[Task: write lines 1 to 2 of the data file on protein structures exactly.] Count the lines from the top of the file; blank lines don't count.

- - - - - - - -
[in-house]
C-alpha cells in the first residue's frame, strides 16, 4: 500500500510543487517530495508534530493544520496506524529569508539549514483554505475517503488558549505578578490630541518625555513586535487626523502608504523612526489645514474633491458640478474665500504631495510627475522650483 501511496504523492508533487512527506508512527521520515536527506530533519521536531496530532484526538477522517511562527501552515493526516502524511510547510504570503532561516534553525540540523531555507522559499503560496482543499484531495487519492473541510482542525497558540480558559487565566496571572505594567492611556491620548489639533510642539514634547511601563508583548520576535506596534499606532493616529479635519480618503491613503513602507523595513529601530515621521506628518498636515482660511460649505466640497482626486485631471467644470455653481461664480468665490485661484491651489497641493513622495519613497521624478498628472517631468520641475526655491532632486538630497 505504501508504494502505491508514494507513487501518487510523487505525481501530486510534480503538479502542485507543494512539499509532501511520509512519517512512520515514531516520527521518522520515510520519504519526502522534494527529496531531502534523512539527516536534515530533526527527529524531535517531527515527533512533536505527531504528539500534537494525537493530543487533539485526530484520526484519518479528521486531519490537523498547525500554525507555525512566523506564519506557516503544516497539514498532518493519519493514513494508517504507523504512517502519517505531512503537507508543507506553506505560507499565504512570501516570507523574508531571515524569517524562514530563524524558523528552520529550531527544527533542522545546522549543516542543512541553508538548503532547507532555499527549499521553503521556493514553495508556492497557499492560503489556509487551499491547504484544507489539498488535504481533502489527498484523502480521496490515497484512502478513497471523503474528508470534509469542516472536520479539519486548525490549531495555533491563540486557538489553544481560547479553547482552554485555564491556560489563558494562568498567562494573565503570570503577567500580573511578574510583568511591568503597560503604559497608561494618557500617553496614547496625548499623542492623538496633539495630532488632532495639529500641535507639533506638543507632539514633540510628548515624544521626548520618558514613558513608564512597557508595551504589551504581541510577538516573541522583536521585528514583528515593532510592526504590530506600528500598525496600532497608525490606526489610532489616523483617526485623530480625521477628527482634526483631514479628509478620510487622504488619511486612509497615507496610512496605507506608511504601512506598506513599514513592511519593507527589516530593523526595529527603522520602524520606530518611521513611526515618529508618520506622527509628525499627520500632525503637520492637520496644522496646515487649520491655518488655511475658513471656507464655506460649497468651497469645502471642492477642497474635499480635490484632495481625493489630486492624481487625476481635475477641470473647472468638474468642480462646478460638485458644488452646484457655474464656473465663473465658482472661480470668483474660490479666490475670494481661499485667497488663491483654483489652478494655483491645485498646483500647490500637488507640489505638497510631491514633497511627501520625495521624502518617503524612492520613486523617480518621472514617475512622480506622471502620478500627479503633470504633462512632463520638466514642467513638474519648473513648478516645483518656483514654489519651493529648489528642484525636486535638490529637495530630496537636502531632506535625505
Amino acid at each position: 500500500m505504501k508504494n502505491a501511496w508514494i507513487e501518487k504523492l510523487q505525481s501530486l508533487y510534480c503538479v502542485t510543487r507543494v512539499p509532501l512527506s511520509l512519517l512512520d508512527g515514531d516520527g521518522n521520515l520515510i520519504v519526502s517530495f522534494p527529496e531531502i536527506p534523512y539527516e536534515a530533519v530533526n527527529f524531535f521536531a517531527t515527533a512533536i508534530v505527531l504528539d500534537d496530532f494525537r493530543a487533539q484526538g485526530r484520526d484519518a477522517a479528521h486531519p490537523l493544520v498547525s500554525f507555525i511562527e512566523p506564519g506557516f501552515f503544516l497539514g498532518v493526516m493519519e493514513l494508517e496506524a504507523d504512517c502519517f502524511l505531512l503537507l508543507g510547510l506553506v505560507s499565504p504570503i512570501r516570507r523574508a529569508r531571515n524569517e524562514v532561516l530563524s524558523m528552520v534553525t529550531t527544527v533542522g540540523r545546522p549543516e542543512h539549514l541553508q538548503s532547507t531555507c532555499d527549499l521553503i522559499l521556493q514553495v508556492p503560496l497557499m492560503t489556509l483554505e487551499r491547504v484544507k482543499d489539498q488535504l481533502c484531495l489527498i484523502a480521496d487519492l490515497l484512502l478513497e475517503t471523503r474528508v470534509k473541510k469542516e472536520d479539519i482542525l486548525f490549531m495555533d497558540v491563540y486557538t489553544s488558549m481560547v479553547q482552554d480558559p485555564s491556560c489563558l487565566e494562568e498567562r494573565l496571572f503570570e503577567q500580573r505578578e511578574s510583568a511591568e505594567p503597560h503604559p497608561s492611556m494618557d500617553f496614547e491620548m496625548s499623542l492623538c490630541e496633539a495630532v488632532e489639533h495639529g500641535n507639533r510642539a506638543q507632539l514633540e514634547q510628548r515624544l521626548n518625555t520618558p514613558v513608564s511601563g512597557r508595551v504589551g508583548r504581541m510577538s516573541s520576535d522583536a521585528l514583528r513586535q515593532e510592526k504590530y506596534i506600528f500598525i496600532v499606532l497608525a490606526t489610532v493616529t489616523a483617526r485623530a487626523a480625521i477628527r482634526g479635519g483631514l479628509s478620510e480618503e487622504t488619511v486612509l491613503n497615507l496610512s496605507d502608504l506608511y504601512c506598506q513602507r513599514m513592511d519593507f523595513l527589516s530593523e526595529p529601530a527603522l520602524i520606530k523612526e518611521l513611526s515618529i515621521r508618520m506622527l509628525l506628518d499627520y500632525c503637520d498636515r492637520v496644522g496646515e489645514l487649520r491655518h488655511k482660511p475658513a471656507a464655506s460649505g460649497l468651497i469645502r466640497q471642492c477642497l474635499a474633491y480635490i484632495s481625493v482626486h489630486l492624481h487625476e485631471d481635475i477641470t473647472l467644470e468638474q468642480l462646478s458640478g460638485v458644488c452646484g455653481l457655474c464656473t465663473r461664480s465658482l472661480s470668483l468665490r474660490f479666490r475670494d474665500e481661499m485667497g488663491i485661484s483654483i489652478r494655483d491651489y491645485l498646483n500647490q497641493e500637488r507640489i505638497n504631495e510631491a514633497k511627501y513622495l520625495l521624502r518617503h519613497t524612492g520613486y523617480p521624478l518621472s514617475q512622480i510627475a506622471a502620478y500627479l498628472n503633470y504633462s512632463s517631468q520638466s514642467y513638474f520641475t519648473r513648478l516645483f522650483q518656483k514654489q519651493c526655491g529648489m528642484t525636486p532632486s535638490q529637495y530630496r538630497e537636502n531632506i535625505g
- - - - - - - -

[in-house]
C-alpha cells in the first residue's frame, strides 16, 4: 500500500510543487517530495508534530493544520496506524529569508539549514483554505475517503488558549505578578490630541518625555513586535487626523502608504523612526489645514474633491458640478474665500504631495510627475522650483 501511496504523492508533487512527506508512527521520515536527506530533519521536531496530532484526538477522517511562527501552515493526516502524511510547510504570503532561516534553525540540523531555507522559499503560496482543499484531495487519492473541510482542525497558540480558559487565566496571572505594567492611556491620548489639533510642539514634547511601563508583548520576535506596534499606532493616529479635519480618503491613503513602507523595513529601530515621521506628518498636515482660511460649505466640497482626486485631471467644470455653481461664480468665490485661484491651489497641493513622495519613497521624478498628472517631468520641475526655491532632486538630497 505504501508504494502505491508514494507513487501518487510523487505525481501530486510534480503538479502542485507543494512539499509532501511520509512519517512512520515514531516520527521518522520515510520519504519526502522534494527529496531531502534523512539527516536534515530533526527527529524531535517531527515527533512533536505527531504528539500534537494525537493530543487533539485526530484520526484519518479528521486531519490537523498547525500554525507555525512566523506564519506557516503544516497539514498532518493519519493514513494508517504507523504512517502519517505531512503537507508543507506553506505560507499565504512570501516570507523574508531571515524569517524562514530563524524558523528552520529550531527544527533542522545546522549543516542543512541553508538548503532547507532555499527549499521553503521556493514553495508556492497557499492560503489556509487551499491547504484544507489539498488535504481533502489527498484523502480521496490515497484512502478513497471523503474528508470534509469542516472536520479539519486548525490549531495555533491563540486557538489553544481560547479553547482552554485555564491556560489563558494562568498567562494573565503570570503577567500580573511578574510583568511591568503597560503604559497608561494618557500617553496614547496625548499623542492623538496633539495630532488632532495639529500641535507639533506638543507632539514633540510628548515624544521626548520618558514613558513608564512597557508595551504589551504581541510577538516573541522583536521585528514583528515593532510592526504590530506600528500598525496600532497608525490606526489610532489616523483617526485623530480625521477628527482634526483631514479628509478620510487622504488619511486612509497615507496610512496605507506608511504601512506598506513599514513592511519593507527589516530593523526595529527603522520602524520606530518611521513611526515618529508618520506622527509628525499627520500632525503637520492637520496644522496646515487649520491655518488655511475658513471656507464655506460649497468651497469645502471642492477642497474635499480635490484632495481625493489630486492624481487625476481635475477641470473647472468638474468642480462646478460638485458644488452646484457655474464656473465663473465658482472661480470668483474660490479666490475670494481661499485667497488663491483654483489652478494655483491645485498646483500647490500637488507640489505638497510631491514633497511627501520625495521624502518617503524612492520613486523617480518621472514617475512622480506622471502620478500627479503633470504633462512632463520638466514642467513638474519648473513648478516645483518656483514654489519651493529648489528642484525636486535638490529637495530630496537636502531632506535625505